Professional Adjunct Podcast August 19

PA013: Interview with Dr. Bridget Arend (Part 2)


On this episode, we continue our interview with Dr. Bridget Arend, director of university teaching at the Office of Teaching and Learning at the University of Denver. During episode PA011, we talked about the role of faculty in online board discussion assignments. On this episode, we discuss a book she co-authored with Dr. James Davis titled Facilitating Seven Ways of Learning: A Resource for More Purposeful, Effective, and Enjoyable College Teaching. For more information, check out their website at

faculty book club June 1

Six Ways to Improve Your Department’s Teaching Climate


In the same way a classroom’s climate is created jointly by teacher and student actions, a department’s teaching climate results from collective contributions. Of course, department chairs and other administrators play key leadership roles, but they alone are not responsible for creating the teaching climate. We all contribute by what we say and do regarding teaching. Sometimes we say and do nothing, and this too becomes part of the culture.

students in lecture hall April 11

Six Things You Can Do to Deepen Student Learning


For baseball fans and players, springtime can only mean one thing: spring training. Every year professional baseball players head to Arizona or Florida to hone their craft. These are professionals mind you, but they continue to spend hours each year working on many of the same things Little Leaguers work on during the start of their seasons—throwing, catching, hitting, base running, and so forth.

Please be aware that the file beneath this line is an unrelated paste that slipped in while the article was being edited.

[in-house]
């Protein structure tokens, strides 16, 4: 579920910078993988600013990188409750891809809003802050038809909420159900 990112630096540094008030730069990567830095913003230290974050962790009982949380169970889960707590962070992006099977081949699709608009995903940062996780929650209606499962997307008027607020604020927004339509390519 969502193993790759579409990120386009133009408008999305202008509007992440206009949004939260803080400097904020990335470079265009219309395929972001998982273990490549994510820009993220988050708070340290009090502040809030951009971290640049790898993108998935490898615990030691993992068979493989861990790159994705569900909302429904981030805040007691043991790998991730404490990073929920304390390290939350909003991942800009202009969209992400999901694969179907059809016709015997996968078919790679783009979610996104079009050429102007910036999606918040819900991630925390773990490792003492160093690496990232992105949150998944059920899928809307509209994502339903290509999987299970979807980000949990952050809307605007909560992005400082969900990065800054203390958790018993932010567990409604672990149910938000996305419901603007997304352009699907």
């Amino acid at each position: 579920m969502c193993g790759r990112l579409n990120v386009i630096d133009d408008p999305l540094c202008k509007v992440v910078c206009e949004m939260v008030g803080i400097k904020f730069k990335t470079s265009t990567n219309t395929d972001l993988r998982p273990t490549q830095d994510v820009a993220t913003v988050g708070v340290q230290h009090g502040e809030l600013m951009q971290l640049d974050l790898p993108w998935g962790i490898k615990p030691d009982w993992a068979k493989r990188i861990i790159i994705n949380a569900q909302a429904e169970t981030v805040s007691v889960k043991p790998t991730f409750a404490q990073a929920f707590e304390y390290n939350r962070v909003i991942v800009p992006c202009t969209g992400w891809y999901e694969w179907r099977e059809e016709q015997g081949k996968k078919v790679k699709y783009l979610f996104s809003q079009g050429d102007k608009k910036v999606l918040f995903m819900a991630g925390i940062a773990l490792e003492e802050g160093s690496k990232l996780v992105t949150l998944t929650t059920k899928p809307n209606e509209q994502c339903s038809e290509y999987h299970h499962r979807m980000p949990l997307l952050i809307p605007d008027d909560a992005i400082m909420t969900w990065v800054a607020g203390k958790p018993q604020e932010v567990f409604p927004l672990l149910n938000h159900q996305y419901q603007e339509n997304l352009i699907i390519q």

As they make minor adjustments in these fundamentals of the game, the overall outcome is a major improvement. The same is true for faculty who remain mindful of their fundamentals, and make small, incremental improvements to their teaching.

professor with small group of students December 2, 2015

Evidence of Evidence-Based Teaching


Evidence-based teaching seems like the new buzzword in higher education. The phrase appears to mean that we’ve identified and should be using those instructional practices shown empirically to enhance learning. Sounds pretty straightforward, but there are lots of questions that haven’t yet been addressed, such as: How much evidence does there need to be to justify a particular strategy, action, or approach? Is one study enough? What about when the evidence is mixed—in some studies the results of a practice are positive and in others they aren’t? In research conducted in classrooms, instructional strategies aren’t used in isolation; they are done in combination with other things. Does that grouping influence how individual strategies function?

teacher at the board June 17, 2015

What Is Teaching without Learning?


When you take ideas to places of extremity, they become distorted. “It is not part of my job to make you learn,” Philosophy Professor Keith M. Parsons writes in his syllabus to first-year students. “At university, learning is your job—and yours alone. My job is to lead you to the fountain of knowledge. Whether you drink deeply or only gargle is entirely up to you.”